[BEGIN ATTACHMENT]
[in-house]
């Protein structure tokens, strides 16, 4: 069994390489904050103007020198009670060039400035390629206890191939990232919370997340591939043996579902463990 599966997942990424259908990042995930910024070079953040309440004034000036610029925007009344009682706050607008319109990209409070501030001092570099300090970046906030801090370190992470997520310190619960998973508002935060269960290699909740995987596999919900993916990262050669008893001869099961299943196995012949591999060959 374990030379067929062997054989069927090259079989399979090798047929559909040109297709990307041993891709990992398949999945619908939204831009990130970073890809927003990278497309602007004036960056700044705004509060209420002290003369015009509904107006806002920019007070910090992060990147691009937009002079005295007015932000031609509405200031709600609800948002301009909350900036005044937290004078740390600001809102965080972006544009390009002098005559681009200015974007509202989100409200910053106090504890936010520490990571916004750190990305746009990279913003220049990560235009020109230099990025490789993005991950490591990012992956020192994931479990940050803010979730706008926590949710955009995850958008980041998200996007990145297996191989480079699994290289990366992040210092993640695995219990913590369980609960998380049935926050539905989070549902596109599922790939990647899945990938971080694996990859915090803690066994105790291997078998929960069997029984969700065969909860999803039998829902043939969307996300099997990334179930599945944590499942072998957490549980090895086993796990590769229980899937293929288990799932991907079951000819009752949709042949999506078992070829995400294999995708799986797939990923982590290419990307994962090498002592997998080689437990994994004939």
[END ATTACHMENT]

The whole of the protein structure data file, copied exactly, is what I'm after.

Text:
[in-house]
């Protein structure tokens, strides 16, 4: 069994390489904050103007020198009670060039400035390629206890191939990232919370997340591939043996579902463990 599966997942990424259908990042995930910024070079953040309440004034000036610029925007009344009682706050607008319109990209409070501030001092570099300090970046906030801090370190992470997520310190619960998973508002935060269960290699909740995987596999919900993916990262050669008893001869099961299943196995012949591999060959 374990030379067929062997054989069927090259079989399979090798047929559909040109297709990307041993891709990992398949999945619908939204831009990130970073890809927003990278497309602007004036960056700044705004509060209420002290003369015009509904107006806002920019007070910090992060990147691009937009002079005295007015932000031609509405200031709600609800948002301009909350900036005044937290004078740390600001809102965080972006544009390009002098005559681009200015974007509202989100409200910053106090504890936010520490990571916004750190990305746009990279913003220049990560235009020109230099990025490789993005991950490591990012992956020192994931479990940050803010979730706008926590949710955009995850958008980041998200996007990145297996191989480079699994290289990366992040210092993640695995219990913590369980609960998380049935926050539905989070549902596109599922790939990647899945990938971080694996990859915090803690066994105790291997078998929960069997029984969700065969909860999803039998829902043939969307996300099997990334179930599945944590499942072998957490549980090895086993796990590769229980899937293929288990799932991907079951000819009752949709042949999506078992070829995400294999995708799986797939990923982590290419990307994962090498002592997998080689437990994994004939």